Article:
The Glorian Legacy Series by A.L. Raine is about to begin.
Not long before it’s in print for you to read and enjoy! For now, here’s the cover!
Cover art by Gershom Wetzel of Aoristos.
Title: Mercy Watson Fights Crime
Author: Kate DiCamillo
I heard a rumor that Kate DiCamillo used to work for Half Price Books. With that being said, and me being an event coordinator for the company, I am bound and determined to get her in my store. So of course, I have to read everything she wrote aloud to my daughter in the interim.
And the kiddo loved Mercy Watson. It’s an easy reader chapter book with lots of pictures, and after sitting through countless Magic Tree House books, her attention span is right on par with these pig stories.
I highly recommend Mercy Watson books for toddlers on up to kiddos who can read this for themselves (8 years?). Mercy is highly entertaining as are her co-stars.
And for the Adults in the room…
Title: Don’t Die By Your Own Hands
Author: Reeshemah Holmes
I booked nutrition coach Reeshemah Holmes for a book signing at Half Price Books in Humble. The signing was just last night and she was kind enough to give me a copy of her book to read and review.
It truly is a busy person’s guide. It’s just shy of 70 pages and depending on your reading speed could take anywhere from 30 minutes to an hour to conquer. I read it right before heading to bed after coming home from the signing.
It’s a great motivational tool for those who have already selected a diet plan; encouraging them not with a specific diet, but the tools to stick to the diet they’ve chosen as a lifestyle rather than a fad.
Don’t Die By Your Own Hands is definitely worth while for anyone wanting to change their life but uncertain of their power to do so… or someone who is convinced that they can change at any time, but haven’t changed yet.
For homeschooling parents who read my blog, this is also a good book to hand your teens as a lifestyle guide to follow their sports/ P.E. programs and rituals. There’s a lot of good advice about handling goals, nutrition, and staying healthy mentally in order to stay healthy physically.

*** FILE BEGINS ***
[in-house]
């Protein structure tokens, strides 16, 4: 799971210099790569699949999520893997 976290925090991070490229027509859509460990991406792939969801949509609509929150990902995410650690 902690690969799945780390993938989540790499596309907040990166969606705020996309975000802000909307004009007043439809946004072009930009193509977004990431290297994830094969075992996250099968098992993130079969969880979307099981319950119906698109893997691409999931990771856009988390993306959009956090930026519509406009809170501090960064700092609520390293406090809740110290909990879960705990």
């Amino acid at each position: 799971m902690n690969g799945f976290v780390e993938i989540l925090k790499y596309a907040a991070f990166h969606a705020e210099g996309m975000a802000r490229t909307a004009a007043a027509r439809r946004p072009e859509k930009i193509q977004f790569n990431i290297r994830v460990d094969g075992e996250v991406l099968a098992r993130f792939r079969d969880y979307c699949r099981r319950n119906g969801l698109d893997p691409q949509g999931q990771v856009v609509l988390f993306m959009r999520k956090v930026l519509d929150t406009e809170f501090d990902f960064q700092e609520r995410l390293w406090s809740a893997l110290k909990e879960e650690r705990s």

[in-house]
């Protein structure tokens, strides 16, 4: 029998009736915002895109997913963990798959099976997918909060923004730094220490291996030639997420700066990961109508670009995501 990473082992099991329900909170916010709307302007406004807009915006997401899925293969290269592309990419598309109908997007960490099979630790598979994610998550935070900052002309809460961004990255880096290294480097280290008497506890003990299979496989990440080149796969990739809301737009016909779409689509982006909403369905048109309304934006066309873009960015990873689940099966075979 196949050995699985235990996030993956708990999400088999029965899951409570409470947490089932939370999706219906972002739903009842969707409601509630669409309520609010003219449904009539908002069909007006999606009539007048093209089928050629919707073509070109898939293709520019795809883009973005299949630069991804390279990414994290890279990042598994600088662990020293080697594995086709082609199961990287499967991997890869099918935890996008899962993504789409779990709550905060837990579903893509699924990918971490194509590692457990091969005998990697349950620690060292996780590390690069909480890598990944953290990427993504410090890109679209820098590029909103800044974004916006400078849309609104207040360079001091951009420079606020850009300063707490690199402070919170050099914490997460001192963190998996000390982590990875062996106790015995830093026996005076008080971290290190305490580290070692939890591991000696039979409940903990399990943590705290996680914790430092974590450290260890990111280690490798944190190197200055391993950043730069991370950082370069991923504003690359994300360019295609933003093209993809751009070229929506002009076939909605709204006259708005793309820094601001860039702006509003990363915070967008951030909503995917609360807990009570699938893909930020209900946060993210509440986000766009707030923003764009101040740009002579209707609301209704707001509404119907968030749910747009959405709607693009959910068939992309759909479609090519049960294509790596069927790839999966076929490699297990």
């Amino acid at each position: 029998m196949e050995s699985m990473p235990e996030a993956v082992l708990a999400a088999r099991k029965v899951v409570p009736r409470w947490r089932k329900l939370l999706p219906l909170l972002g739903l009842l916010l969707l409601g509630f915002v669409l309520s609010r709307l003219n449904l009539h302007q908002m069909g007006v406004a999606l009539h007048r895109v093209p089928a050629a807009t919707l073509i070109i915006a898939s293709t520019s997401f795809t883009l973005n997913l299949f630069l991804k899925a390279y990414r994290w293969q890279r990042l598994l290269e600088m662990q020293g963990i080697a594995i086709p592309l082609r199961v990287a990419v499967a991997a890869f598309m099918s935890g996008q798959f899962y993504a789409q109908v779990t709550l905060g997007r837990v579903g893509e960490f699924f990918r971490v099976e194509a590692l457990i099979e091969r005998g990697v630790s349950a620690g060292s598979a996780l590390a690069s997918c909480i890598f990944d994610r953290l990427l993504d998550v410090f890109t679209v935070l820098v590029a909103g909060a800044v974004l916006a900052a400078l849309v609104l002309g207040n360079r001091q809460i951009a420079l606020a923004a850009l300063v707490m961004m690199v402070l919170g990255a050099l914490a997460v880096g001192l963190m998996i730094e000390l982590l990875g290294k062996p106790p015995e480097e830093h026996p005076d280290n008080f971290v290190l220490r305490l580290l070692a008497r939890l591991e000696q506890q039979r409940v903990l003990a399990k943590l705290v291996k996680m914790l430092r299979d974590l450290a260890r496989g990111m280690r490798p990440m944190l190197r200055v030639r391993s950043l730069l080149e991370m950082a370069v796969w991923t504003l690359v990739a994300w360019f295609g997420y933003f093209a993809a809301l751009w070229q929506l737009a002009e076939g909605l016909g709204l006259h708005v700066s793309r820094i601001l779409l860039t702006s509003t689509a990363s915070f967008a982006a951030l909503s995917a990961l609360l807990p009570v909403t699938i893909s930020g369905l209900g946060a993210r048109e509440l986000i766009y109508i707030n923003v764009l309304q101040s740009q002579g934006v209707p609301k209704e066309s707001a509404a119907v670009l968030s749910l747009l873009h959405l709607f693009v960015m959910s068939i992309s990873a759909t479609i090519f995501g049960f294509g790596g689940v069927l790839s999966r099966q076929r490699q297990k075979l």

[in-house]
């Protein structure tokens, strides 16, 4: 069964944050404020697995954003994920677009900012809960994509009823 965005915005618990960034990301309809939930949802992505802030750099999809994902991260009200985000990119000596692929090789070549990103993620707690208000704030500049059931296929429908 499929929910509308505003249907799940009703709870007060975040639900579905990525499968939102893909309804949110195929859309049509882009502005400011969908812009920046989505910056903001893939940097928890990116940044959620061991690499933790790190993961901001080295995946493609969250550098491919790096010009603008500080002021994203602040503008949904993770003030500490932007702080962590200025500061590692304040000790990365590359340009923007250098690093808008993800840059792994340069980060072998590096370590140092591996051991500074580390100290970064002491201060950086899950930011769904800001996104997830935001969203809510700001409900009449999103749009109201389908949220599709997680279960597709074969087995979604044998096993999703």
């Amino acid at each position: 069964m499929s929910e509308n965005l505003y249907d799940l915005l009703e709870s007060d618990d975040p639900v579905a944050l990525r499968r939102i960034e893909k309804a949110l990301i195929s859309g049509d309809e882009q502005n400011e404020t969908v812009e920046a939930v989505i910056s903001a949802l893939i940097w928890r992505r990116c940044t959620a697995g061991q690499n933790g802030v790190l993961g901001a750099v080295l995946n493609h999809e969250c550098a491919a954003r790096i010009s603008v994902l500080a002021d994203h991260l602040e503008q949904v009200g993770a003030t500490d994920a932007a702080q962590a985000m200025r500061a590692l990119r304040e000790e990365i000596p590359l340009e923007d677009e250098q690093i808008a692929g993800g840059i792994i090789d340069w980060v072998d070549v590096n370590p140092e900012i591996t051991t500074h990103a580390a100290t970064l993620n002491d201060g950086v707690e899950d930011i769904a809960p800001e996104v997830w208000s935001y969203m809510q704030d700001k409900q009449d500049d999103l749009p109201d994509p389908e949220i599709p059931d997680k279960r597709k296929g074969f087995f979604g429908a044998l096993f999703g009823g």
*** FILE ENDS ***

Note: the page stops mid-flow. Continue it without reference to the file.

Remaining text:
Although Rebecca Kent (also known as Kate Kingsbury or Doreen Roberts) is not English, her Bellehaven Finishing School is, as are all the household staff and students. Well to do Edwardian Brits send their daughters to the care of Meredith Llewellyn, a widowed headmistress who sees ghosts! Not just any ghosts, though, of course only ones that have been killed off before their time!
A sort of “Ghostwhisperer” (tv show starring Jennifer Love Hewitt portraying a woman who talks to ghosts and coerces them to go to the light) for lovers of period pieces and proper society and pesky suffragettes, Kent’s cozy mysteries are just the right medicine to hunker down with while recovering from a Spring cold, hayfever, and all those other things that come with the changing weather.
I’ve finished reading High Marks for Murder, am currently reading Finished Off, and cannot wait to begin Murder Has No Class. Although the series was cut off by the publishers trying to pinch pennies in this recession, the author has wrapped up some loose ends for us here on her website: http://www.doreenrobertshight.com/id4.html.
As a kid, I remember being completely infatuated with Red Badge of Courage. But there was a time around the ages of nine and ten when anything to do with the Civil War was fascinating. About the same time when teachers brain wash you with the “history” that all things Union were good and righteous (the way Fanny Price and Jane Eyre are good and righteous), and all things Confederate are sinful and misguided, a nuisance the Union had to deal with like Ramona the Pest before she learns her lesson, leaving out all the important political stuff regarding state’s rights.
Now, as an adult re-reading this elementary school favorite by Stephen Crane, I find my childhood obsessions a bit morbid and unfamiliar. The only thing I feel inclined to get excited about is the memory of the excitement over the names of two characters: Rogers and Fleming. My maiden name is Rogers and my real live Hilary Whitney Beaches-like pen pal’s last name is Fleming. (I only dub her as Hilary because between the two of us I’m the only one loud enough to compete with Bette Midler.)
Looking back, it must have been the tomboy in me, appreciating lines like: “When in a dream, it occurred to the youth that his rifle was an impotent stick, he lost sense of everything but his hate, his desire to smash into pulp the glittering smile of victory which he could feel upon the faces of his enemies.” (Chp. 17) Because admit it, that’s a sentence worthy of Twain’s Huck Finn – and all little boys want to be Huck Finn, and all little tomboys want to marry him (as Tom Sawyer’s love is reserved for the girls in ruffled dresses).